And yet there is no mistake. The apparent irregularity in the internal mathematics of the 'Simpsons' universe is explained by the fact that phone calculators do not resolve to sufficient decimal places to illustrate the slight imbalance in what's called a 'near-miss' Fermat solution. Singh describes this moment in 'The Simpsons' as "a very nice bit of mathematics", before describing a similar joke that appears in an episode called 'The Wizard of Evergreen Terrace'.

Another example Singh particularly likes centres on a scoreboard at a baseball game, displaying possible answers for a multiple-choice quiz to determine the game's attendance. Is it: a) 8,191, b) 8,128, c) 8,208 or, d) No way to tell? To most of us, these will be perfectly innocuous and realistic numbers for a ballgame with an attendance of just over 8,000, and if we notice them at all, they will represent no more than incidental background detail. "But each number has a very specific mathematical significance," says Singh. He's not wrong. The first is a Mersenne prime; the second is a perfect number, while the third is a narcissistic number. Singh describes the last of these as a number that is "in love with itself", where, if each digit were raised by the power corresponding to the number of digits in the original number and then combined, you get back to where you started (i.e. 8,208 = 84 + 24 + 04 + 84 = 4,096 + 16 + 0 + 4,096). "You don't find that in Coronation Street," says Singh. (Has anyone checked?! 'Ed)

These are in-jokes that even most technically literate are unlikely to get instantly. But what is interesting here is that 'The Simpsons' took off at around the point where ownership of VHS videocassette recorders was at its height. In 1989, 60 per cent of American households owned a VCR. The significance of this for Singh is that here is the first moment in history where the audience could collectively "freeze programmes, watch them again and check things. The fans of the series – the nerds and the geeks (and I use those terms affectionately) – would look out for these things and share them online. And the writers put these things into The Simpsons in the hope that one or two people would pick them up."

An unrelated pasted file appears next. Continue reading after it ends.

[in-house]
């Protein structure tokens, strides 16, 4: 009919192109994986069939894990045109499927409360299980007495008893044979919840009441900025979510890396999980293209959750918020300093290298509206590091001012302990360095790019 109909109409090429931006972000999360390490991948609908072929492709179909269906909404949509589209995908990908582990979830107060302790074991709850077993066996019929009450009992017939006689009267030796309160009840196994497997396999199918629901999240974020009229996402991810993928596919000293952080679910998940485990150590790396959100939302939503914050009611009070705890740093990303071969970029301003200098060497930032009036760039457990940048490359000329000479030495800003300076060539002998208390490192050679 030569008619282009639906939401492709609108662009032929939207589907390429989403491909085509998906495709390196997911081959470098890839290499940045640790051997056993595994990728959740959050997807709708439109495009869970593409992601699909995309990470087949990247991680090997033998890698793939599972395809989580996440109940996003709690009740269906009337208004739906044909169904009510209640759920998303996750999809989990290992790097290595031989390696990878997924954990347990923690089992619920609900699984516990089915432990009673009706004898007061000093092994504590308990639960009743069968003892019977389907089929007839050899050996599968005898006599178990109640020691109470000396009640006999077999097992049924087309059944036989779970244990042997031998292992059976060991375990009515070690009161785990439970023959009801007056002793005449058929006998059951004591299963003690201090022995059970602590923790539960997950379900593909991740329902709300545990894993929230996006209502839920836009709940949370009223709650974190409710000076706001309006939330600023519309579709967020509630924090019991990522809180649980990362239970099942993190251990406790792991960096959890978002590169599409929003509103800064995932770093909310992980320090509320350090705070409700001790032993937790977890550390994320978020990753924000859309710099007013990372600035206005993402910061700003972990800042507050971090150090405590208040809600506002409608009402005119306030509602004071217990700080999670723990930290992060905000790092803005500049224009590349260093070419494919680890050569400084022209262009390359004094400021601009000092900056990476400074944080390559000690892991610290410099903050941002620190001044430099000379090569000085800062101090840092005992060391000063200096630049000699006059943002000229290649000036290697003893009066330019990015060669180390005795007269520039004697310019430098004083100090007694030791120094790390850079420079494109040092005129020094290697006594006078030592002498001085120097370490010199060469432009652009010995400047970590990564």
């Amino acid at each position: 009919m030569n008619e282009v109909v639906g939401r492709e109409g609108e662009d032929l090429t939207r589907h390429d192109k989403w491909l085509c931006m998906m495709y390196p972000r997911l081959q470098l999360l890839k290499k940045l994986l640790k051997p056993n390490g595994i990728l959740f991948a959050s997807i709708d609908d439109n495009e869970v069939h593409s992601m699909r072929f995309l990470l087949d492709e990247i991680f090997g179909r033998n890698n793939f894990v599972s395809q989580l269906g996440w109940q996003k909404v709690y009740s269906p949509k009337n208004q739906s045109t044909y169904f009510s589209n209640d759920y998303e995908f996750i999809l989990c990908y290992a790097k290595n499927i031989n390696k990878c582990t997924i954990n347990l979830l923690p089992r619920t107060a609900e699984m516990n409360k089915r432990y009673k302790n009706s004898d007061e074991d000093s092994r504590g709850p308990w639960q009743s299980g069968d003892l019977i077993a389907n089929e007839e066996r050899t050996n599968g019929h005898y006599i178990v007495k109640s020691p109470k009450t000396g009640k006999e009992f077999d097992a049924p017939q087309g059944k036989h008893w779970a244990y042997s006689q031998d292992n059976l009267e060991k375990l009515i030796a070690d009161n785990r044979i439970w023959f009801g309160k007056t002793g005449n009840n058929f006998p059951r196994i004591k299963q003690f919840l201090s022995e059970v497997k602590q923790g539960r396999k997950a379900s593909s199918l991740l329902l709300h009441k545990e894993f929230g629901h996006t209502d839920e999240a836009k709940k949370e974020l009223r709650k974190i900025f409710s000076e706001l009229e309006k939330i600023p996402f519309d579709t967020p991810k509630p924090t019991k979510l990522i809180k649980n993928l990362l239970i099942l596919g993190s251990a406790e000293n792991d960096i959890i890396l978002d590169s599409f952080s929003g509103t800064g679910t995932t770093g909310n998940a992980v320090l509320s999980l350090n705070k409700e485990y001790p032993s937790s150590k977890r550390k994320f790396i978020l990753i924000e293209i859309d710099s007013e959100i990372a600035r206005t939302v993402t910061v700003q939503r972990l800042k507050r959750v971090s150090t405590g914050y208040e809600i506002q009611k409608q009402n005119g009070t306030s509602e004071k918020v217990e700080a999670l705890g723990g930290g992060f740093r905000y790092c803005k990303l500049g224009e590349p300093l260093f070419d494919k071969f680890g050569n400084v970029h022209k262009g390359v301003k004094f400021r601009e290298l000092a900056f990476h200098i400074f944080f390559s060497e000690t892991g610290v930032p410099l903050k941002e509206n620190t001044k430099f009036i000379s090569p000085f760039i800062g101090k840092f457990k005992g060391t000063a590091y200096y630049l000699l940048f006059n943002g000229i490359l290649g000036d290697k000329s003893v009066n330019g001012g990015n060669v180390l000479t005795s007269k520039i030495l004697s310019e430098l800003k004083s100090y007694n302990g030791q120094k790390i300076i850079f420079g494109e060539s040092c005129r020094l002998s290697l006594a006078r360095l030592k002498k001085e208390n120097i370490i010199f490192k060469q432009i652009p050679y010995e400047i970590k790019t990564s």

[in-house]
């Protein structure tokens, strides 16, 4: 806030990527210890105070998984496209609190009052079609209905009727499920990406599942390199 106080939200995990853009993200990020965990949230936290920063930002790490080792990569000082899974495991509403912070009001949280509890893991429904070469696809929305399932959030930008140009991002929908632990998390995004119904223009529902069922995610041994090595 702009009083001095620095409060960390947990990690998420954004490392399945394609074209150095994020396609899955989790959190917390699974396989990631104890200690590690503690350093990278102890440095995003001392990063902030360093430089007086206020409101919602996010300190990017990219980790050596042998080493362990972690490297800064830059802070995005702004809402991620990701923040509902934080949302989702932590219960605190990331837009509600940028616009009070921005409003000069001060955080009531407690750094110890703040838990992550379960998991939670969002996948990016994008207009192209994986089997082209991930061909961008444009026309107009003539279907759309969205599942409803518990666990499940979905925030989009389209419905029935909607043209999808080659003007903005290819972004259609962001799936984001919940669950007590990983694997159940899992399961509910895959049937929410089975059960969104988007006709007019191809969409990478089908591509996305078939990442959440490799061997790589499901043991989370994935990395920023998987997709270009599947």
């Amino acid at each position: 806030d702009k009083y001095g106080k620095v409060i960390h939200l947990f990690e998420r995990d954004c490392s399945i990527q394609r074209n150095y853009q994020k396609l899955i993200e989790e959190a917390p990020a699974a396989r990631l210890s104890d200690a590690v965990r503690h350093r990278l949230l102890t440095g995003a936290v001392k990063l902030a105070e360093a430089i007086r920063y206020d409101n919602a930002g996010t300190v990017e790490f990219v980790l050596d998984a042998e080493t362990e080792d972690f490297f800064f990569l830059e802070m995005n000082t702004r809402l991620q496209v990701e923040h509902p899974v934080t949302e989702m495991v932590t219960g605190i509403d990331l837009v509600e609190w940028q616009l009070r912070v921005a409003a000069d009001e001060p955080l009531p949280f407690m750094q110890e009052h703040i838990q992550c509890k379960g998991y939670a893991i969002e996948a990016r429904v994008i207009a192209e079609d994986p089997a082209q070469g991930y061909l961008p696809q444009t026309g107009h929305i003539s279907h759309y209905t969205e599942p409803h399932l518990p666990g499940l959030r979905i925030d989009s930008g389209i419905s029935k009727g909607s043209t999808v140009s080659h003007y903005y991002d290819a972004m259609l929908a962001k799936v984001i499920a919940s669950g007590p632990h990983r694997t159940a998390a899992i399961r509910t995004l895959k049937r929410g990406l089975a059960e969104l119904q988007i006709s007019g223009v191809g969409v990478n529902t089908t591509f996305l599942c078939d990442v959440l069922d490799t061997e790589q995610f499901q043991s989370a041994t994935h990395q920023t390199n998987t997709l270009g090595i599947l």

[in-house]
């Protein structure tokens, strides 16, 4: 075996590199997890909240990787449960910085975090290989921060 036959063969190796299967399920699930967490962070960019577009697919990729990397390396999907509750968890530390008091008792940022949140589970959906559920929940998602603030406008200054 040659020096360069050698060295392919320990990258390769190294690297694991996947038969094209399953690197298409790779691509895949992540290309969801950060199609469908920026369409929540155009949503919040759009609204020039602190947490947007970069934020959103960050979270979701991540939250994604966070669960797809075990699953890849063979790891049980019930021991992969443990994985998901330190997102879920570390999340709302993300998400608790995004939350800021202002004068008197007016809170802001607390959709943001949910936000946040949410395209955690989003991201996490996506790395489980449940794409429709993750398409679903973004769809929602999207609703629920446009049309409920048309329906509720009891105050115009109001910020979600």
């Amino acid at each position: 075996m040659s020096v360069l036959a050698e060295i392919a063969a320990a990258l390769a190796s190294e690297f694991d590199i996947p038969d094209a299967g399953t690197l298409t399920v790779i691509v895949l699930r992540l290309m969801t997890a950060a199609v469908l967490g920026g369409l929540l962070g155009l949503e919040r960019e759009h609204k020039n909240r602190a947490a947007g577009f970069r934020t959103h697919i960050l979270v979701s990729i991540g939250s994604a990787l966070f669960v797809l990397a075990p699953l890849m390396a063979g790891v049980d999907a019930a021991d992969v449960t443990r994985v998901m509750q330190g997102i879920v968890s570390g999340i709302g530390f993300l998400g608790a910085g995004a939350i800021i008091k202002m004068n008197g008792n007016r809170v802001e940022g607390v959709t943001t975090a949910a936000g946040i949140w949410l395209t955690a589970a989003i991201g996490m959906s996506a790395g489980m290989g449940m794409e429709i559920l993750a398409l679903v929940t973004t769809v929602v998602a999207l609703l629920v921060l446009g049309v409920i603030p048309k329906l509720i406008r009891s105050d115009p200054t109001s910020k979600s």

#### Homeric numeric

In the introduction to his new book, Singh states that there are, of course, many books about 'The Simpsons'. Critics and academics have written about the show in relation to theology, psychology and philosophy. "All of these things pop up in various plotlines, while relationships between the characters can be used to illustrate whatever point you want them to, frankly." He goes on to say that if you wanted to write a book about 'The Simpsons' in relation to technology and engineering you could do that, too: after all, Homer Simpson is a safety worker in a nuclear power plant and Lisa has a highly-developed obsession with science.

But for Singh the mathematics angle is fundamental. "There aren't seven or eight theologians or psychologists writing the scripts. But there are seven or eight accomplished mathematicians. You'll find personal relationships and even faith popping up in 'Coronation Street' or 'Eastenders'. But you don't find Fermat's Last Theorem in these programmes. And so the link between 'The Simpsons' and mathematics isn't fabricated. It is there because of the writers who have a tremendous passion for mathematics."

Given that there is such a high proportion of mathematicians working together on the programme, the question arises as to how or why they chose the format of a 22-minute cartoon comedy to display their message to the world. Why are mathematicians linked to comedy, muses Singh, before reeling off a list of stand-up comedians with a mathematical background, culminating with one of the most successful satirists of the 20th century, Tom Lehrer, who taught mathematics at MIT and at the University of California.